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March 24, 2010

State spends $200,000 on bottled water

According to a new report released today, the state of Maryland spent at least $200,000 on bottled water last year.

The report, called Getting States Off the Bottle, was released by Corporate Accountability International, a membership nonprofit that calls out corporations on their "irresponsible and dangerous" actions.

The group says water bottling companies scare the public into drinking only bottle water that fouls the environment and burdens the budget. But in about 44 percent of cases, bottle water is tap water. At the same time state and local governments are buying into the companies' PR campaign that local tap water is unsafe, the governments are failing to invest in proper upkeep of water infrastructure, the report says.

The report authors have taken a look at state bottled water expenditures -- though a real look is tough because a lot of the water purchases are hard to track. This is the second installment of the report and includes five states. Maryland is one. The others are Minnesota, Colorado, New Mexico and Oregon. The range of spending was between $78,000 and $475,000 during fiscal '09. 

“Plastic water bottles are a major contributer to waste in our stream, rivers, and bay.” said Mary Roby, executive director of Herring Run Watershed Association, in a statement. She participated in an event to draw attention to the bottled water today in Druid Hill Park. She and others called on Gov. O'Malley to cancel state spending on bottled water.

Supporters say more than 100 cities and three states (Illinios, Virginia and New York) already have cut spending on bottled water or upped their contribution to public water. 

Corporate Accountability International says officials in Gov. O’Malley’s office have said they will  work on reducing spending on bottled water and continue to invest in public water. Already the state has funnelled $119 million in stimulus money to water quality and drinking water projects in the state. The group says public water systems across the country need about $22 billion in investment.

The group also wants other public workers -- and the public -- to cut bottled water use in non-emergency situations. Officials there say surveys show a third of people who had switched to bottled water have recently switched back.

Are you one of them?

MCT file photo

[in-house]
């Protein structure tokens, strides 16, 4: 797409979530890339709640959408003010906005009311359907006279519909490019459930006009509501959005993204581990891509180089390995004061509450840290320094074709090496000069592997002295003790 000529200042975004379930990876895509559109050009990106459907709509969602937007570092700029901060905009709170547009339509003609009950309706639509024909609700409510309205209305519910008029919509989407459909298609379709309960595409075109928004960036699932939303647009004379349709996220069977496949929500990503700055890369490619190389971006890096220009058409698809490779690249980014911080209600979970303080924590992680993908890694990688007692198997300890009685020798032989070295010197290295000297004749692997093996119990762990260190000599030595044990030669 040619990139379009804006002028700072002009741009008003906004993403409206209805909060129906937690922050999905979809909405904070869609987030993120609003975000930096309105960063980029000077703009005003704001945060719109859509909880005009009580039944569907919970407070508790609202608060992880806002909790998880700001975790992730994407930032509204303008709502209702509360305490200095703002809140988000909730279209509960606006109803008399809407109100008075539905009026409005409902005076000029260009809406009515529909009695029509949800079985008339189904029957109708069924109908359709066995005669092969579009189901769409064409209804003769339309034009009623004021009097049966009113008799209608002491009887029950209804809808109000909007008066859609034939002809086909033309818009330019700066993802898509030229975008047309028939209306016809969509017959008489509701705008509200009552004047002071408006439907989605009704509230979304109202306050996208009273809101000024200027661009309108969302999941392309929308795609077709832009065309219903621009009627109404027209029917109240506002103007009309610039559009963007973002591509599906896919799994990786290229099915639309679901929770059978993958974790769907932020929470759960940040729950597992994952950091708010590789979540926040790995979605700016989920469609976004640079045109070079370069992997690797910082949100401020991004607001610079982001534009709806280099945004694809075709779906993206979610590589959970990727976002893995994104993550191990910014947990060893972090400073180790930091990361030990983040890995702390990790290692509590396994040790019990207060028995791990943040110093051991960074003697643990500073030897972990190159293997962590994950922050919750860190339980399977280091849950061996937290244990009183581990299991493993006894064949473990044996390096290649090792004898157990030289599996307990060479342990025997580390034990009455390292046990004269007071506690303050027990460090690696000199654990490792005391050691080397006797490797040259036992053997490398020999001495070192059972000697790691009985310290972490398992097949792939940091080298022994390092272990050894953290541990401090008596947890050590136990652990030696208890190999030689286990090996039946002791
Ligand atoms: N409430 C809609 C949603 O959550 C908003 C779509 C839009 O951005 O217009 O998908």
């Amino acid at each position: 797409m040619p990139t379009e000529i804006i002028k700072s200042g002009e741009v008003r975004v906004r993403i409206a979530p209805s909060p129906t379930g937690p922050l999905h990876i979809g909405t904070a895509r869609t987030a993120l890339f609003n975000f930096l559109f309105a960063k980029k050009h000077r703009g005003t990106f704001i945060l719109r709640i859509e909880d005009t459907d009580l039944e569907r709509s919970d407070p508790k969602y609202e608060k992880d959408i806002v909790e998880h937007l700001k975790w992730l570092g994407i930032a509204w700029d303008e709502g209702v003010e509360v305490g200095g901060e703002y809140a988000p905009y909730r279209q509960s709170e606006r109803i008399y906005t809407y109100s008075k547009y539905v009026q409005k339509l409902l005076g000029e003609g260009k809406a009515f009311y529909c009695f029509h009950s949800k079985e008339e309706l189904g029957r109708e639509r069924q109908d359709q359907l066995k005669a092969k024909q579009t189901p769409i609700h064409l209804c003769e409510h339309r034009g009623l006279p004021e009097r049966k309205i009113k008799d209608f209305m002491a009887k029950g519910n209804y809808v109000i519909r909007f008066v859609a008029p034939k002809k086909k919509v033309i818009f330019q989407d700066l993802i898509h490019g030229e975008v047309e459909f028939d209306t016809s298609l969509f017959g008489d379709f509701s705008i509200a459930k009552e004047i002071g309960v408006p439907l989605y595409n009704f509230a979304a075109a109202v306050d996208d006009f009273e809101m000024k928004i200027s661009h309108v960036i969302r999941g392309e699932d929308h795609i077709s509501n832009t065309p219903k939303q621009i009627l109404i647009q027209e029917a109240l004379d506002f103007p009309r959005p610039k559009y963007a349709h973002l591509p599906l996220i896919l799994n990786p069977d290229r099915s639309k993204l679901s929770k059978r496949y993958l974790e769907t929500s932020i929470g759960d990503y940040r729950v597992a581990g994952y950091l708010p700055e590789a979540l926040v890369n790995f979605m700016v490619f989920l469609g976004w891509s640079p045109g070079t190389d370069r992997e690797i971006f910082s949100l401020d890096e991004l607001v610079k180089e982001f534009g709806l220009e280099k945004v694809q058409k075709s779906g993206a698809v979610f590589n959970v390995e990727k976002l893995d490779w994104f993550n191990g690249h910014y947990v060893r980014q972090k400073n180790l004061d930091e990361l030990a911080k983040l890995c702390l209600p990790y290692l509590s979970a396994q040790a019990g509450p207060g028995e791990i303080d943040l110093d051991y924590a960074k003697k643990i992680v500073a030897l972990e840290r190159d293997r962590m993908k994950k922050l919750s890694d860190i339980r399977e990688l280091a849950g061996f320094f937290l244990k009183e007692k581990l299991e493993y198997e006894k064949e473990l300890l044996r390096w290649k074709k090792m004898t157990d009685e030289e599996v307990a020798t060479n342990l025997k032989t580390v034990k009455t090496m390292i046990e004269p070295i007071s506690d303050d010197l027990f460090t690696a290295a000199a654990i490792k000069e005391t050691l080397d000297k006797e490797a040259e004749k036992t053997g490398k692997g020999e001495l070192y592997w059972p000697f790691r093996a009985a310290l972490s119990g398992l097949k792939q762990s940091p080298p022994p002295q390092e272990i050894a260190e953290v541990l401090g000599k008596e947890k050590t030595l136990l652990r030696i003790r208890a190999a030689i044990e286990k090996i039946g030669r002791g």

Posted by Meredith Cohn at 7:00 AM | | Comments (3)
Categories: News
        

Comments

All the bottles have "recycling" indicators on the bottom. This leaves the impression that they are able to be placed into the recycling system and re-used in another manner.

Some of us have issues with minerals and other foreign objects in the local water (I am in Carroll) that leave black specks on the screens of the faucets. We do not have the money to buy water treatment equipment. So we drink water out of bottles to be safe.

Oddly enough I was just having a conversation with my roommate yesterday about how many of his coworkers drink bottled water exclusively (as in, they never ever touch tap water), to the tune of $1000+ a year. Granted they don't work for the state but good god, that is a helluva lot of money to spend on probably tap water in plastic bottles.

Bottled Water is not safer than tap water. It is a bottler scam. I am pretty sure your local discount store has adaptable water filters for your kitchen sink. Those are your best bet if you want to be "safe."

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About the bloggers
Tim WheelerTim Wheeler reports on the environment and Chesapeake Bay. A native of West Virginia, he has focused mainly on Maryland's environment since moving here in 1983. Along the way, he's crewed aboard a skipjack in the bay, canoed under city streets up the Jones Fall from the Inner Harbor, and gone deep underground in a western Maryland coal mine. He loves seafood, rambles in the country and good stories. He hopes to share some here.

Contributor Christy Zuccarini has been blogging about the local DIY craft scene for a year for Baltimoresun.com. She brings her pespective on all things handmade to B'More Green, where she will highlight projects you can do yourself as well as crafters who are integrating sustainable methods and materials.
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